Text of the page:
How I created this Blog

2 minute read

I recently moved my websites from GoDaddy to AWS S3 for a lot of reasons and in the process decided I wanted to host a new blog on it as well. However, initially I wasn’t sure if it was possible since I wanted to use a CMS system for my blog to allow for simple posting and I figured something like WordPress or some sort of server-side functionality would be required. Upon some Googling and I came across this blog which covers the process so I won’t detail. Essentially, your AWS registered website, a couple of S3 buckets to store the website files, CloudFront to secure the website, Jekyll to act as the CMS, and AWS CLI Sync to upload new posts, are all that is necessary. However, there are a couple of additional points I would make.

First, the way Jekyll generates websites, or at least with the theme I used, Minimalist Mistakes, results in subfolders with html files within, rather than all of the html files at the root of the website like my other website, and thus why I hadn’t run into the problem before. When configured with CloudFront this created errors which were not generated when opening up the URL directly via the S3 URL or even when setting the DNS A records directly to S3 (http). Essentially, the behavior was that when opening up the website in a browser the homepage (index.html) would open just fine. The following error would occur, however, whenever clicking on a link as this would generate a /subfolder/index.html.

    <Message>Access Denied</Message>

The resolution to the above error is to change the CloudFront Origin Domain Name and Path to include the region. AWS will provide a dropdown list which is very convenient but in this case it failed me. So the change is from to You can get the correct value by going to the S3 bucket properties > static website hosting and copying the URL from there.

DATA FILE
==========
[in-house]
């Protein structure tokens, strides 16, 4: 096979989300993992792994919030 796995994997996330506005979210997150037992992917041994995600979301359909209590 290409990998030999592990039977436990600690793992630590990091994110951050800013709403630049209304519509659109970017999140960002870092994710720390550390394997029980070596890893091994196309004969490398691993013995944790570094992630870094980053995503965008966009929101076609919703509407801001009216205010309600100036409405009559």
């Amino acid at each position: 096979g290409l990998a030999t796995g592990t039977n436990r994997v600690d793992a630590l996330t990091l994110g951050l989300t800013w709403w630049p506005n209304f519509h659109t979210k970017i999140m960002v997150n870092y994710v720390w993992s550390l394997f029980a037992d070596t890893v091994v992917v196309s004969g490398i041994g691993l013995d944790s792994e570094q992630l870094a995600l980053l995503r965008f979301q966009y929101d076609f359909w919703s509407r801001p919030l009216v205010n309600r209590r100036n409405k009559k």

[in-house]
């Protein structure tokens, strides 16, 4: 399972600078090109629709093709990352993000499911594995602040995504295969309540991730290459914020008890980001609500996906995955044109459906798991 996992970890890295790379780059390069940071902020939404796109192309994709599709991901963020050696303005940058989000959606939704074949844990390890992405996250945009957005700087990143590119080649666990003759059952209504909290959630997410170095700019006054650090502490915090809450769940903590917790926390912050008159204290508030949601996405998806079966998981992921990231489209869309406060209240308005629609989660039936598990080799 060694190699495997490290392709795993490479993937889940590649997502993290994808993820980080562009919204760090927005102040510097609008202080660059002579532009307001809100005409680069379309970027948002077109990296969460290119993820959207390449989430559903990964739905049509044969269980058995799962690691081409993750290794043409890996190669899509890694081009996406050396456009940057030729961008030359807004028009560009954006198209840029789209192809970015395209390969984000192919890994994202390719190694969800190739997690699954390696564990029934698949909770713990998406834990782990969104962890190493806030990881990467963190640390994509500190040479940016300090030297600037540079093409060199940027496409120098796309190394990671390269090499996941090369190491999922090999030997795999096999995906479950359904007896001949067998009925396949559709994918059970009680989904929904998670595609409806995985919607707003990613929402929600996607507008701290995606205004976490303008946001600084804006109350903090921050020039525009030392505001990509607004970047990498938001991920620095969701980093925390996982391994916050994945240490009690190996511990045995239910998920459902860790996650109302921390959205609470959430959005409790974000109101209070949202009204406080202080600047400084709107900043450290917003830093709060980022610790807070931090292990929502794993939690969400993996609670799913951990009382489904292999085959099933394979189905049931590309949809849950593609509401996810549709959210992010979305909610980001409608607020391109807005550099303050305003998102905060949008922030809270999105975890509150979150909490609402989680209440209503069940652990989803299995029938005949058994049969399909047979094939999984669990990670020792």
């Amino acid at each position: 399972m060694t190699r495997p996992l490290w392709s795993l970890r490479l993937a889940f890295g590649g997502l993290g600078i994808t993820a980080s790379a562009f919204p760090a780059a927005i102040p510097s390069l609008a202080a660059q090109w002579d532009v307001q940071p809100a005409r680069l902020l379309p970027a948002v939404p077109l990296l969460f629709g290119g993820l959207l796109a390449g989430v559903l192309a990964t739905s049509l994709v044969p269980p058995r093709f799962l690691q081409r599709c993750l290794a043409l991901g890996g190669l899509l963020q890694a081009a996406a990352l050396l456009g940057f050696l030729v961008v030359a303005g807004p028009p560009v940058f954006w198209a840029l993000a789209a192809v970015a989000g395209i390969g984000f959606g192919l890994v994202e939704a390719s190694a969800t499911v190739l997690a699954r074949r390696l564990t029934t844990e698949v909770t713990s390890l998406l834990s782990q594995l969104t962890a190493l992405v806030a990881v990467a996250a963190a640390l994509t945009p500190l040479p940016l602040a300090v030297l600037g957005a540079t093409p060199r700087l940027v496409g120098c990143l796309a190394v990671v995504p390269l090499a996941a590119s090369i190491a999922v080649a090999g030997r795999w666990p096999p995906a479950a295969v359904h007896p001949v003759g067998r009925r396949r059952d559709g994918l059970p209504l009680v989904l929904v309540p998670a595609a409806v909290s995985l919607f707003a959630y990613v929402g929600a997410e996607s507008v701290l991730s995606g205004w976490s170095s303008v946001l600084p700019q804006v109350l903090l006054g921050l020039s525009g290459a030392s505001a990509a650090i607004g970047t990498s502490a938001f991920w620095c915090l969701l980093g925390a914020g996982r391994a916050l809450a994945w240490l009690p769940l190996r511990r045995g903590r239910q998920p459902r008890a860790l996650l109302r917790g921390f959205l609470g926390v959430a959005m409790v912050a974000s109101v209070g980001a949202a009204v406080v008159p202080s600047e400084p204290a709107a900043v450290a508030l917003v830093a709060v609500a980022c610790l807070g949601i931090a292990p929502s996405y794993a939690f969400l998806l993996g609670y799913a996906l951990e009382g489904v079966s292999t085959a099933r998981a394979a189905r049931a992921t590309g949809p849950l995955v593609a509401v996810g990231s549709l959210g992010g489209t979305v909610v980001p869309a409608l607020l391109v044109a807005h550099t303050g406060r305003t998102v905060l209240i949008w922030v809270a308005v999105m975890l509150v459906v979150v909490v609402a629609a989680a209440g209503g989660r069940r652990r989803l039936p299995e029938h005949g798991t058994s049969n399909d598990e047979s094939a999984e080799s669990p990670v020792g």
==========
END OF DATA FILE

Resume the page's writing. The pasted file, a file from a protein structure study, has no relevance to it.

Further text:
The second thing to know is if you are not a Ruby developer you might jump right in and install ruby into the system or use the currently installed version. I ran into all kinds of permissions issues and was running everything as sudo which is just terrible and shameful. Alas, however, I discovered, RVM, which is a Ruby Version Manager, and that solved all of these problems. Sudo was put away and no longer needed. Nothing you will be doing in Jekyll needs root access. I used RVM on Ubuntu as well as my Mac which I published this on.

So now I have completed my goal of hosting my blog on AWS S3 using a CMS. The workflow is as follows.

  1. Create post on Atom with the Jekyll plug-in using MarkDown and save to local blog _posts directory. I can run jekyll serve while I am doing this to see the changes live.
  2. Once, I am happy and I want to publish I run, JEKYLL_ENV=production bundle exec jekyll build, then I run aws s3 sync _site s3://, to upload the changes. Boom!

So how can this process be improved? From what I can tell, I could secure this more by removing public bucket access and restricting to CloudFront. I will automate the publishing process via the shell. The Atom plug-in is intriguing and may offer further integration and automation and is something I will investigate.